Who Owns New Hampshire Motor Speedway? [Updated!]

It’s an exciting time in New Hampshire Motor Speedway’s (NHMS) history. Since opening its gates in August of 2018, the track has welcomed close to 100 million fans (according to the track) and has attracted the attention of big-name drivers and teams. But who owns the iconic track? And how did they become so wealthy? Here’s a quick history lesson you might not know.

The Early Years

In the early 1900s, wealthy New Yorkers built grand country estates in the White Mountains, featuring large swimming pools, tennis courts, and plenty of land for their beloved horses. Equestrian sports were all the rage, and thousands of people came from all over the world to partake in the sport. Thanks to a series of natural disasters that befell the area in the late 1910s and early 1920s, all of those estates were reduced to ashes.

In an effort to save what they could from the tragedies, the land’s owners created a race track. The New York Racing Association (NYRA) purchased the former estates for a sum of $25,000 in 1923 and spent another $35,000 on track improvements. The first official car race took place on October 12, 1924, with Eddie Rickenbacker winning the first-ever World Series of motorsport. The following year, the track was renamed after him: Eddie Rickenbacker International Speedway.

The Great Depression

Despite the fact that the United States as a whole was in a pretty good place during the Great Depression, the economy of New Hampshire was devastated. The federal government, worried about the impact that motor racing was having on the country, limited car registrations and started charging higher vehicle taxes. As a result, attendance dropped by nearly 90% in the early 1930s. The track was closed on May 31, 1933, and remained closed for five years.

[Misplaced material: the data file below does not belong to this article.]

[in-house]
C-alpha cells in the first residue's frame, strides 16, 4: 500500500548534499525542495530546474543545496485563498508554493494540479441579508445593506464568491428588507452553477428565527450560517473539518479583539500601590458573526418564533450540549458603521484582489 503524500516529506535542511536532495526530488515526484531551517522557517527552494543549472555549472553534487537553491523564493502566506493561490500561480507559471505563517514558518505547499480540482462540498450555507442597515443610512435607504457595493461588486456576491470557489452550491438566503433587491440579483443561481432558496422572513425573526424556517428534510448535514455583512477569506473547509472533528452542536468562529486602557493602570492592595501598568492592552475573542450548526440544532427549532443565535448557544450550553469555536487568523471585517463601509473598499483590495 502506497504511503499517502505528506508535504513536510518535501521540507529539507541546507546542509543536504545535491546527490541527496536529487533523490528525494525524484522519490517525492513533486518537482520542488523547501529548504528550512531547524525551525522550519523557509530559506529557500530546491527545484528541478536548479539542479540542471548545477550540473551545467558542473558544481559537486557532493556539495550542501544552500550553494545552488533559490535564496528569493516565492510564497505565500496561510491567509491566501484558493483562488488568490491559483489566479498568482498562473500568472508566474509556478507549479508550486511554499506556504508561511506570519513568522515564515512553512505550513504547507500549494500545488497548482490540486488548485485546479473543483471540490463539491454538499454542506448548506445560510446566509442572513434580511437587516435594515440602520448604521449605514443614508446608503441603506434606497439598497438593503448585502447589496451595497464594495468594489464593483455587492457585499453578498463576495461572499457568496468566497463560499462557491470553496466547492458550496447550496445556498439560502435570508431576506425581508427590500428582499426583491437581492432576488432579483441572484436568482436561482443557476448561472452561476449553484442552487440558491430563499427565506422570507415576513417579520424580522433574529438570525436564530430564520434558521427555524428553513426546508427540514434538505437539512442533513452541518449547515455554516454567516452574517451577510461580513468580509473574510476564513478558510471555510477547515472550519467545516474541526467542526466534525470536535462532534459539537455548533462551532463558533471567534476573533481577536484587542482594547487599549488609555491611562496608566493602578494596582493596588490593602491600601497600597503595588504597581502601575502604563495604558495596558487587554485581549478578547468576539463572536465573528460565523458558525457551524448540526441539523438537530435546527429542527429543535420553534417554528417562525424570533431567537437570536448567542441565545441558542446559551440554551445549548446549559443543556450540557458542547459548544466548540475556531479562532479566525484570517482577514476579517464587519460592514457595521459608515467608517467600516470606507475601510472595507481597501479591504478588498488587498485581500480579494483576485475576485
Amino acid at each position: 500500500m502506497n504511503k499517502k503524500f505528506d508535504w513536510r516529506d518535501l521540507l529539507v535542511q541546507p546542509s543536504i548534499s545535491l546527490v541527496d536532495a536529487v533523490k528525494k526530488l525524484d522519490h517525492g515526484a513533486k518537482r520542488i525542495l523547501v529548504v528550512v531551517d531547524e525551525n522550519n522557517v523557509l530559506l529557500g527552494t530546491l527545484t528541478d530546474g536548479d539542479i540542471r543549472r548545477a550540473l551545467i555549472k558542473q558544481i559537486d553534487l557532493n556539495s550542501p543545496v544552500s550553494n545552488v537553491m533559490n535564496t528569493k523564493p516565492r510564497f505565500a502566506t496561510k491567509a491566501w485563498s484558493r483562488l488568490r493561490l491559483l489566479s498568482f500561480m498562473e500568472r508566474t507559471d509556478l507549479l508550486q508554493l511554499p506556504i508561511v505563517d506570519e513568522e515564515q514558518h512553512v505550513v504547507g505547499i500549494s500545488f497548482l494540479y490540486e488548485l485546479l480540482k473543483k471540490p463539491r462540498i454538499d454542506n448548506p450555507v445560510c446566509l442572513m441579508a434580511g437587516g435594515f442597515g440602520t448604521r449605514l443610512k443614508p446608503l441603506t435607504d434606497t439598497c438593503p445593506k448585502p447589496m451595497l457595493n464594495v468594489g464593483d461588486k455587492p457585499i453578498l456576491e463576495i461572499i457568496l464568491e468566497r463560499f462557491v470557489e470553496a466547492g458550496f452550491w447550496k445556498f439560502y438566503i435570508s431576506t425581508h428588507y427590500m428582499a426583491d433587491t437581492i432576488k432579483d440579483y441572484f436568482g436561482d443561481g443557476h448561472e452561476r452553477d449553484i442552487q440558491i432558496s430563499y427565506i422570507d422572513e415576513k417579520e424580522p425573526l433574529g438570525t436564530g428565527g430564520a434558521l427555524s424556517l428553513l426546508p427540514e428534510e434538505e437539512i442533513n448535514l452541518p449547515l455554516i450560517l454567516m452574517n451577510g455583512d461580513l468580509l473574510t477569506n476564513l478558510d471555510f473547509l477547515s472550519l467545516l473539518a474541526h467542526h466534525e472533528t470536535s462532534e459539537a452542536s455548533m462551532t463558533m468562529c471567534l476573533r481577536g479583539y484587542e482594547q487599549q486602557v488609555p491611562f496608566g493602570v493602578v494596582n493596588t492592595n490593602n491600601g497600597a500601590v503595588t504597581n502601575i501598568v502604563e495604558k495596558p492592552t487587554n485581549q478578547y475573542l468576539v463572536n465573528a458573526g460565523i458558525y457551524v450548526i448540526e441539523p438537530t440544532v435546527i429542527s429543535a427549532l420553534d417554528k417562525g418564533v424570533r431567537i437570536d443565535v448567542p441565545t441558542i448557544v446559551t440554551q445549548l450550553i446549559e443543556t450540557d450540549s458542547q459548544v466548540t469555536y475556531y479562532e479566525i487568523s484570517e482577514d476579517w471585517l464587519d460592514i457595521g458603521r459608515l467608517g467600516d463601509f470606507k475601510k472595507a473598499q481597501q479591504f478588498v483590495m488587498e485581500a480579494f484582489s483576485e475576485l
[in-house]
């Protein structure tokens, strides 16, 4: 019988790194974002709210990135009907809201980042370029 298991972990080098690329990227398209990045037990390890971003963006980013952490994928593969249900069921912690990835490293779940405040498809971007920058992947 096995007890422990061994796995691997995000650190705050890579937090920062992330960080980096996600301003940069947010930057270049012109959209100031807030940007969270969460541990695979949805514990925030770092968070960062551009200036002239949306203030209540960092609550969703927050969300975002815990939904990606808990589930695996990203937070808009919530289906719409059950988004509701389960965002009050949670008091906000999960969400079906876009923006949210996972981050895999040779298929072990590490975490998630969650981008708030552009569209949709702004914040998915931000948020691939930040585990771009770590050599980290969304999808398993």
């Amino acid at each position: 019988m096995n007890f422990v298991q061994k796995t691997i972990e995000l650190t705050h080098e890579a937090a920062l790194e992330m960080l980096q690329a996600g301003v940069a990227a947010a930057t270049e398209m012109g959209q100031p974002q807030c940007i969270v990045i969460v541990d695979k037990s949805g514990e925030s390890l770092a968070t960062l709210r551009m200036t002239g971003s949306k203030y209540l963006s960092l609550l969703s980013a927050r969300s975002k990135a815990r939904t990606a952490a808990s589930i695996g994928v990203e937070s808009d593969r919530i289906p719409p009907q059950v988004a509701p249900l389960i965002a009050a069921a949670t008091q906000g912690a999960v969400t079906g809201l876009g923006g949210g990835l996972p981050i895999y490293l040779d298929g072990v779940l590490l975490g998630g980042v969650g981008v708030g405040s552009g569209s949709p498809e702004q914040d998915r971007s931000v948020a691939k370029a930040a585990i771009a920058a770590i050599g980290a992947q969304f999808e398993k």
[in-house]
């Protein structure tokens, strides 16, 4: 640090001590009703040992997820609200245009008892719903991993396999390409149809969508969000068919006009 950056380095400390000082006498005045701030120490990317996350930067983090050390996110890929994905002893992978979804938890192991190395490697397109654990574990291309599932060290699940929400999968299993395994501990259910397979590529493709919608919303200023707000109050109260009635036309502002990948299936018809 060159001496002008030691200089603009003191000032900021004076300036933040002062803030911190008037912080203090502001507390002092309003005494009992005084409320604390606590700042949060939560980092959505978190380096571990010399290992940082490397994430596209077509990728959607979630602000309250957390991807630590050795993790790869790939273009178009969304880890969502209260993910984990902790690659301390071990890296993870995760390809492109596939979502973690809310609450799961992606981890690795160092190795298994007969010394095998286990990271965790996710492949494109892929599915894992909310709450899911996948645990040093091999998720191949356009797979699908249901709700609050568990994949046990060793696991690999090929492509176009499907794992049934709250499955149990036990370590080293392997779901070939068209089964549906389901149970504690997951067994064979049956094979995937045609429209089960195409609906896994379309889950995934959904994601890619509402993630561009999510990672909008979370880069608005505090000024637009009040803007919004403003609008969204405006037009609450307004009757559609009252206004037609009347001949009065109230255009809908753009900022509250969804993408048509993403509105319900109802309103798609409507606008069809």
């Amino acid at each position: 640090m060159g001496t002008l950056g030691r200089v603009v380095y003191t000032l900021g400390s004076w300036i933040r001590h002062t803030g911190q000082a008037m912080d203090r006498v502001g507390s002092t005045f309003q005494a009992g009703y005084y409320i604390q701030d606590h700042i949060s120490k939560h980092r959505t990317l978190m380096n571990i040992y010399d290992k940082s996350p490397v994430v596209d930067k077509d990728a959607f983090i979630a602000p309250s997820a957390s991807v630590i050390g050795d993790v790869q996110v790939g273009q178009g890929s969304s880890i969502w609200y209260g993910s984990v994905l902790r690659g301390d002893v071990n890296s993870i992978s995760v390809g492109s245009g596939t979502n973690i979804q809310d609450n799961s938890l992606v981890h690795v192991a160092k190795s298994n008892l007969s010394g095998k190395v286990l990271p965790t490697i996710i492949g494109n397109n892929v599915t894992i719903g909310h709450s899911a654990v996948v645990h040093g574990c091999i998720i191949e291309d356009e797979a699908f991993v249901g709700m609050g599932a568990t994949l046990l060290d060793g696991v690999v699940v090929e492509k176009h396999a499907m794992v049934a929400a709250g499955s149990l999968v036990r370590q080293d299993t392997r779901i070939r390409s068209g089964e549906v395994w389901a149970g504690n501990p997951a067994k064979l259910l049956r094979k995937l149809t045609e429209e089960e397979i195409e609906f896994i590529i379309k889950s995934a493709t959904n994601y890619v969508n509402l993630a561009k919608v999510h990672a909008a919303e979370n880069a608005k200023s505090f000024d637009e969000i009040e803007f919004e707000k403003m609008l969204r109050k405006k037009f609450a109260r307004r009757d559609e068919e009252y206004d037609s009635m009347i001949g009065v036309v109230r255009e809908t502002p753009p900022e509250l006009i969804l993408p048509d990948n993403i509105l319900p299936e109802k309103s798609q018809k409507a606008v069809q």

It wasn’t until the end of World War II that NHMS reopened. Due to the large number of GIs stationed in the area after the war, it became popular for soldiers to come back and visit the area. When they did, they usually brought their families with them, which helped drive tourism. During this time, NHMS was often referred to as the most dangerous track in America because of the high number of visitors, which made for some exciting races.

Pocono And Beyond

After World War II, things started to pick up for the track. Attendance increased by more than 50% in the first year following the war, and it continued to climb. By 1957, it was drawing over 200,000 fans per year. The year before it opened its renovated gates, it hosted the Eastern Championship, which was won by Al Unser, Sr. It has also hosted the Food City 500, the Southern 500, and the Snowfall Enfield Talladega 300, which is one of the biggest events on the calendar.

In 1975, the track underwent another renovation, adding more seats, modernizing the restrooms, and upgrading the food and beverage (F&B) facilities. That same year, it also added another wing, which housed the NHMS Museum. Since then, it has continued to add features, including a roof deck, more bathrooms, a patio, and a children’s activity center.

This Year At NHMS

If you’ve been paying attention to the news recently, you may have heard that NHMS is in the midst of a renovation. The track closed its gates in August of 2018 for several months, so construction workers could tear down most of the grandstands and replace them with brand-new facilities. The work is scheduled for completion by the end of February 2019.

The new speedway will have a capacity of about 125,000 and feature a full array of luxury boxes and corporate seating, along with a flat-screen TV screens and high-definition sound systems. It will also have a museum store and eateries, as well as an area for fans to gather before and after the races. And let’s not forget about the massive video board, which will be the largest of its kind in the world.

So, who owns NHMS?

As mentioned earlier, the track was built in the early 1920s as a gift to the New York racing community. The last publicly known owner of the track was John Ganzer, who purchased it in 1968. The following year, the track was leased to NASCAR founder Bill France, Jr. for a dollar a year – and his descendants still own it today.

This year is a big one for NHMS, as it celebrates its 90th anniversary. The track has attracted some pretty famous drivers and teams over the years, including many international figures. It’s even hosted a President’s Re-election Campaign! A lot has changed since 1924, but one thing remains the same: passion for automobiles and all things motor-related.

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